ZAGREB (Reuters) – Several thousand people from across Croatia rallied on Saturday in the eastern town of Vukovar, demanding that the state speed up investigations of war crimes committed in the area during the country’s 1991-95 independence war.
Vukovar, which lies on the Danube close to the Serbian border, was reduced to rubble during a three-month siege by the Serb-dominated Yugoslav army and local Serb militia in 1991.
Local people who suffered torture or rape during the conflict addressed the rally live and in videos, accusing Croatia’s institutions, notably the judiciary, of failing to prosecute war criminals.
“We should have organized this gathering much earlier… They keep saying for 27 years that there is no statute of limitations on war crimes, so how it is possible that there are no prosecutions?” asked Tomislav Josic, a war veteran from Vukovar.
After the siege more than 260 people, mainly Croats, who had sought shelter in the local hospital, were taken to a farm where they were beaten and executed by Serb paramilitaries and buried in a mass grave.
Some of those who were involved in war crimes still live in Vukovar, witnesses told the rally.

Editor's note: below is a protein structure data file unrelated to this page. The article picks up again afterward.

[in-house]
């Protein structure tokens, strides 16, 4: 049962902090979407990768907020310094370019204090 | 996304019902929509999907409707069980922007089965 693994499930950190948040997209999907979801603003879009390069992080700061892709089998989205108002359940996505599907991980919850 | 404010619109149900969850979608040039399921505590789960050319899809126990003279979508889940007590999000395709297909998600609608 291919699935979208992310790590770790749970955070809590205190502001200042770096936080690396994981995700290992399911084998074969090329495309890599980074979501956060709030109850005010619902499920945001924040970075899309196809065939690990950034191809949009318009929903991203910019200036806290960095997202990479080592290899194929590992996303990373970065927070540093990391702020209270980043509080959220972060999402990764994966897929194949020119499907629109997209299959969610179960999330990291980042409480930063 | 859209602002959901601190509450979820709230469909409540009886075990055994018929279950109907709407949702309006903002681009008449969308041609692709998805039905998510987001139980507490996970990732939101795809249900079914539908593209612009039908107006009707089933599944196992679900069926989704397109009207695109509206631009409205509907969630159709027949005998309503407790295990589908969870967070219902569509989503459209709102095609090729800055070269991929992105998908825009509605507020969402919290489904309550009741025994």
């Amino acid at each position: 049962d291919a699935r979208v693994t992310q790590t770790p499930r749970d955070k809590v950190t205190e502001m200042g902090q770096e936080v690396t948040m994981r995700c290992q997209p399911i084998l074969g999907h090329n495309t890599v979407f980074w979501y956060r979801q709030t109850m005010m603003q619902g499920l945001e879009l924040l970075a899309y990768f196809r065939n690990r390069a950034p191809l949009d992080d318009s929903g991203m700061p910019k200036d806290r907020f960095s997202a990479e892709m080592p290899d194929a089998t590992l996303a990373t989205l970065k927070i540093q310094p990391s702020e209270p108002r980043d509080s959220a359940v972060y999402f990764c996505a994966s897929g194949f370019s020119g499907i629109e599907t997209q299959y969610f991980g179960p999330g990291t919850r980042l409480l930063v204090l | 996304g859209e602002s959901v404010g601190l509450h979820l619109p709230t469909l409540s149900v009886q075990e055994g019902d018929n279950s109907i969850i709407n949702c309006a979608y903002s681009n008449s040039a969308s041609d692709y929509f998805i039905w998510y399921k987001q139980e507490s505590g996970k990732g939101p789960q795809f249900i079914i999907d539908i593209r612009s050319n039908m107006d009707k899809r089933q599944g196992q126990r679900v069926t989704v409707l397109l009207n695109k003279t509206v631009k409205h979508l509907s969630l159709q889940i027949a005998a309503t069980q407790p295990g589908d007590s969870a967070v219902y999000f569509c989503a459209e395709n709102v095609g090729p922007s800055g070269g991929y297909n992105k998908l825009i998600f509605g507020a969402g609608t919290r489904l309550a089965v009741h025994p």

Two Yugoslav army officers were sentenced to prison by the Hague war crimes tribunal for their complicity in the farm massacre, but few perpetrators of these killings and other crimes were put on trial.
Some observers and analysts expressed doubt about the protest’s true motive, seeing the hand of some strongly conservative and right-wing groups which regard Prime Minister Andrej Plenkovic as too moderate.
However, Vukovar mayor Ivan Penava – a member of Plenkovic’s conservative HDZ party who initiated the protest – denied such accusations. “We are here to say enough is enough,” he told the protestors, many of whom waved Croatian flags.
Interior Minister Davor Bozinovic recently said police had intensified investigations this year into war crimes committed in Vukovar.
The town has been rebuilt, but the area remains quite poor and ethnic tensions linger.
(Reporting by Igor Ilic; editing by David Stamp)